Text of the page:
BUCKTOWN USALast and closing service was Dec. 17, 1950. At the last service they elected a committee to oversee the moving of the church. Last minutes of Buckville Bapt. Church:
YE WHO TAKE SHELTER HERE
THIS IS GOD'S HOUSE
Chuck Thornton Fred Bucks
Dean Bradley J.V. Shaw
Bobby Hatmaker Larry Brown
Dec., 17, 1950
The Buckville Baptist Church was declared in Conference by Jeff Bradley. Bro. Anderson was elected moderator for conference. Minutes of past conference were read and adopted. The church voted to send the remainder of Sunday School fund and collection of Dec. 17 to Orphanage. The church elected a committee to oversea the moving of church, namely Jeff Bradley, Loyd Chapmond, Vander Bradley and Manuel Bradley. The same committee was elected as finance committee. A motion was adopted to use money received for church property to move church building to the Cemetery and also for improvements on building, then remainder of money to be used on scholarship for some preacher selected by Committee. A motion was made and carried to grant letters to all members for the church to be written when requested.
Alva Bradley was elected church clerk.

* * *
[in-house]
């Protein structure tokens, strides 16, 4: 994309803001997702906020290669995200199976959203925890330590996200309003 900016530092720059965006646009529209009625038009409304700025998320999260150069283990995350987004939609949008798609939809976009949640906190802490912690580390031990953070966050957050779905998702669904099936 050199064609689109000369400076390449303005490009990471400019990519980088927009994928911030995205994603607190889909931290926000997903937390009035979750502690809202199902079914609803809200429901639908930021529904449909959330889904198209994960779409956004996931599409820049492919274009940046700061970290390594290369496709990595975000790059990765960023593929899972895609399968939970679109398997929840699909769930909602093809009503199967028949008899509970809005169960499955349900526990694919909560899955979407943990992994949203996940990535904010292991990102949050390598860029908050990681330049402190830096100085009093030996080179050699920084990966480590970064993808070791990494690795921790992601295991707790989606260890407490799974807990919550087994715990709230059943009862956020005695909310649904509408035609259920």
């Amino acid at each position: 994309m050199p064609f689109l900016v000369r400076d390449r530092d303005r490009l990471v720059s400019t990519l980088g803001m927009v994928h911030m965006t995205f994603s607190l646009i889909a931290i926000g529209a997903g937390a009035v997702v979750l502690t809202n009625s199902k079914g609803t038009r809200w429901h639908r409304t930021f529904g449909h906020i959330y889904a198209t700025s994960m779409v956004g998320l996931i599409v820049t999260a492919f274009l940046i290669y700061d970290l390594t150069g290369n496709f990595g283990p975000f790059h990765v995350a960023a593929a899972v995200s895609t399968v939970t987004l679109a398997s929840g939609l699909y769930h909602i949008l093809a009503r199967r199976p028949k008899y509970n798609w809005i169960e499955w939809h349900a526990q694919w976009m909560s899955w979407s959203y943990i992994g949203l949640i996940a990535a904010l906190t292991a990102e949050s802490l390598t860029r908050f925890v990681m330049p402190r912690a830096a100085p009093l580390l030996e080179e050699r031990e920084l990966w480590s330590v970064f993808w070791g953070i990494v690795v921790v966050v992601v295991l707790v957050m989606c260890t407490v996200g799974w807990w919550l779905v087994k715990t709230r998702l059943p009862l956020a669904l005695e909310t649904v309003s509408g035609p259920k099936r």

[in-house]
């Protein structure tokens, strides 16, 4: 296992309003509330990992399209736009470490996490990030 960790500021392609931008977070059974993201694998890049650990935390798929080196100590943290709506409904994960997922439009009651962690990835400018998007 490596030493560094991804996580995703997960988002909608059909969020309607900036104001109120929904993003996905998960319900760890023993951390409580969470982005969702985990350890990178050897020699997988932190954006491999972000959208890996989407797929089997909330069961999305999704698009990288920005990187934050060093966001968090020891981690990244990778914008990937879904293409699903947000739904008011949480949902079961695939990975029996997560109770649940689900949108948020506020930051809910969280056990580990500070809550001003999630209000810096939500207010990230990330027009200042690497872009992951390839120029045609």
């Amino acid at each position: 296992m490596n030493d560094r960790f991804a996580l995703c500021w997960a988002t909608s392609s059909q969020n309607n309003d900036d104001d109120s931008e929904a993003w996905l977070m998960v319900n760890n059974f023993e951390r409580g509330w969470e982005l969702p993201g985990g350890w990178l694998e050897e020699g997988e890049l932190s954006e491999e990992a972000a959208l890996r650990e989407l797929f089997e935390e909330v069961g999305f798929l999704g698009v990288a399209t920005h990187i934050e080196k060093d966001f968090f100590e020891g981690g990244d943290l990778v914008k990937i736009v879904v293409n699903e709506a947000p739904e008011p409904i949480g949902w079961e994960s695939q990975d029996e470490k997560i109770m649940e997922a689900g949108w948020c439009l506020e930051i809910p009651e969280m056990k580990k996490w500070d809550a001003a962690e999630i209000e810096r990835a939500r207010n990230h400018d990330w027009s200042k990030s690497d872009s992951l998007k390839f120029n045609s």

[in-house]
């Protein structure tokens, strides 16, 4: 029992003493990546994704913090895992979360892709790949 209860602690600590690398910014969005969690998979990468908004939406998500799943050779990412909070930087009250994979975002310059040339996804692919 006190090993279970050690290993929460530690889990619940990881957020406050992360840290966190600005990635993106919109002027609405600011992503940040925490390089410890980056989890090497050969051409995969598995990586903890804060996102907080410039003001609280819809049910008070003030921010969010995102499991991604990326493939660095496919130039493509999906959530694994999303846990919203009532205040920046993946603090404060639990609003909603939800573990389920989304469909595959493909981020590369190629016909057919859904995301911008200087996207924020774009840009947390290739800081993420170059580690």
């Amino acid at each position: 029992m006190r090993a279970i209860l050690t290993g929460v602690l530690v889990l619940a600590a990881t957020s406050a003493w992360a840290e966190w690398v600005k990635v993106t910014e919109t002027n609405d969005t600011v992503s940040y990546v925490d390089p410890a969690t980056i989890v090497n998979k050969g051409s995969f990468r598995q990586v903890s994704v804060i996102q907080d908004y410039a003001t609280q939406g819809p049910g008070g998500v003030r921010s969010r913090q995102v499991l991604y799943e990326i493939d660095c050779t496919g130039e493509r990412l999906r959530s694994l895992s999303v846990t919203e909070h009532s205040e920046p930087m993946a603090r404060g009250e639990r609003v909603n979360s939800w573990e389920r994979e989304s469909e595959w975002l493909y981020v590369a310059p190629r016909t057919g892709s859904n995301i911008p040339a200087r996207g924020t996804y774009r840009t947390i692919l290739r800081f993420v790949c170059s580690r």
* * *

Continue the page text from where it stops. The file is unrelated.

Bro. Joe Anderson, Moderator
Alva Bradley, Church Clerk
The oldest list of membership can be found Wendy Richter book THEY CAN'T GO HOME. The second session of the Buckville Association is dated 10-10-1891. An exact date of the building is not known, it was in existence prior to 1890. This was the year that Buckville Baptist Association was organized at the Mt. Tabor Church and was made up of nine churches. Buckville, Bethel, Cedar Glades, Concord, Mt. Tabor, White Plains, Rock Springs, New Prospect and Second Church of Hot Springs. John W. Freeman deeded on 5 October 1895 to the Missionary Baptist Church, land in Buckville. Book J, page 312, location 17-1-26. Church minute records only exist form 1939-1950
Caddo River Baptist Association exacts
Sept 1885: Church: Buckville. Pastor: N. H. Harley. Clerk: J. W. Marton.
1887 Ordained Ministers: N. H. Harley of Bear. J. T. Eaves of Buckville. E. P. Chitwood of Crystal Springs.
1890 Church: Prairie Grove, Pastor: E. P. Chitwood, Clerk: S. H. Valandingham, Messenger: S. H. Valandingham of Buckville.
In February 2001 on PPS "Precious Memories: Our Vanishing Rural Churches" featured profiles rural Arkansas' historic churches - some that have closed and some with dwindling congregations. "On a quiet roadside in the country, an old church crumbles with the passing seasons....
Precious Memories on the Buckville Baptist Church
"A motor on Lake Ouachita might notice off in the distance an old country church and cemetery. The Buckville Baptist Church sits alone and empty on a hilltop and it is all that remains of a town that disappeared for Buckville now lies under the lake.